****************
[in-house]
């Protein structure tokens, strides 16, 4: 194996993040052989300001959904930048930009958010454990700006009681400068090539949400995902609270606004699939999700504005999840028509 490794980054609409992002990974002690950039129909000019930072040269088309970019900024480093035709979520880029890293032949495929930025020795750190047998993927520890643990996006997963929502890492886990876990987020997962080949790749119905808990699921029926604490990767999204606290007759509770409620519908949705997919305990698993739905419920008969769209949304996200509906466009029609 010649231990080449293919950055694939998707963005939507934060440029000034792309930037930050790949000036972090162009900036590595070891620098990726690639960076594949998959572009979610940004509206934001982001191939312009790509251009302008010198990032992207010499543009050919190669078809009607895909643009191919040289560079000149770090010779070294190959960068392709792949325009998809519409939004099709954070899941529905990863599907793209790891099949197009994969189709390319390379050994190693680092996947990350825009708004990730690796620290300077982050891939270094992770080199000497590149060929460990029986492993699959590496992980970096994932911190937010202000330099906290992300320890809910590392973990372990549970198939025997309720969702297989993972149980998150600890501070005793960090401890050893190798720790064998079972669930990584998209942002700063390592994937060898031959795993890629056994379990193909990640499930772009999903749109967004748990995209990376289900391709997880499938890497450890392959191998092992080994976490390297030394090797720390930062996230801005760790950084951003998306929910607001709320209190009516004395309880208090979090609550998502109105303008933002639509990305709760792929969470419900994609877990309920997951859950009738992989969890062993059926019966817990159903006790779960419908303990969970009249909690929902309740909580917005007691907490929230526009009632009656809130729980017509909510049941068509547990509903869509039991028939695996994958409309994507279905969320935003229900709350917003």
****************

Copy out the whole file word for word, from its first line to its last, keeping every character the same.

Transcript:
[in-house]
């Protein structure tokens, strides 16, 4: 194996993040052989300001959904930048930009958010454990700006009681400068090539949400995902609270606004699939999700504005999840028509 490794980054609409992002990974002690950039129909000019930072040269088309970019900024480093035709979520880029890293032949495929930025020795750190047998993927520890643990996006997963929502890492886990876990987020997962080949790749119905808990699921029926604490990767999204606290007759509770409620519908949705997919305990698993739905419920008969769209949304996200509906466009029609 010649231990080449293919950055694939998707963005939507934060440029000034792309930037930050790949000036972090162009900036590595070891620098990726690639960076594949998959572009979610940004509206934001982001191939312009790509251009302008010198990032992207010499543009050919190669078809009607895909643009191919040289560079000149770090010779070294190959960068392709792949325009998809519409939004099709954070899941529905990863599907793209790891099949197009994969189709390319390379050994190693680092996947990350825009708004990730690796620290300077982050891939270094992770080199000497590149060929460990029986492993699959590496992980970096994932911190937010202000330099906290992300320890809910590392973990372990549970198939025997309720969702297989993972149980998150600890501070005793960090401890050893190798720790064998079972669930990584998209942002700063390592994937060898031959795993890629056994379990193909990640499930772009999903749109967004748990995209990376289900391709997880499938890497450890392959191998092992080994976490390297030394090797720390930062996230801005760790950084951003998306929910607001709320209190009516004395309880208090979090609550998502109105303008933002639509990305709760792929969470419900994609877990309920997951859950009738992989969890062993059926019966817990159903006790779960419908303990969970009249909690929902309740909580917005007691907490929230526009009632009656809130729980017509909510049941068509547990509903869509039991028939695996994958409309994507279905969320935003229900709350917003």